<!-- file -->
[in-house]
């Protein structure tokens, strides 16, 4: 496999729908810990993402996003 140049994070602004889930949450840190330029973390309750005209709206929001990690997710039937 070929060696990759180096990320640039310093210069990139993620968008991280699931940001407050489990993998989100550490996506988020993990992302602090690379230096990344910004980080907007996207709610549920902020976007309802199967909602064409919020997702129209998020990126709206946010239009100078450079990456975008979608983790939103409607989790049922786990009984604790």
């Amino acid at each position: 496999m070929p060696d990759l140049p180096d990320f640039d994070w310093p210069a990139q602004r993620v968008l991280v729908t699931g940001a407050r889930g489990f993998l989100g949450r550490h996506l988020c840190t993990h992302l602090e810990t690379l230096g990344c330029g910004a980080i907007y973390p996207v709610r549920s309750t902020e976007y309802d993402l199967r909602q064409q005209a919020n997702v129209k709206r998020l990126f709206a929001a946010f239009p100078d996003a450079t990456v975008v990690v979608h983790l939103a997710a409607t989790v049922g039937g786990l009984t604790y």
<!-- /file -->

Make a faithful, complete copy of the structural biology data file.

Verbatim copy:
[in-house]
């Protein structure tokens, strides 16, 4: 496999729908810990993402996003 140049994070602004889930949450840190330029973390309750005209709206929001990690997710039937 070929060696990759180096990320640039310093210069990139993620968008991280699931940001407050489990993998989100550490996506988020993990992302602090690379230096990344910004980080907007996207709610549920902020976007309802199967909602064409919020997702129209998020990126709206946010239009100078450079990456975008979608983790939103409607989790049922786990009984604790």
């Amino acid at each position: 496999m070929p060696d990759l140049p180096d990320f640039d994070w310093p210069a990139q602004r993620v968008l991280v729908t699931g940001a407050r889930g489990f993998l989100g949450r550490h996506l988020c840190t993990h992302l602090e810990t690379l230096g990344c330029g910004a980080i907007y973390p996207v709610r549920s309750t902020e976007y309802d993402l199967r909602q064409q005209a919020n997702v129209k709206r998020l990126f709206a929001a946010f239009p100078d996003a450079t990456v975008v990690v979608h983790l939103a997710a409607t989790v049922g039937g786990l009984t604790y």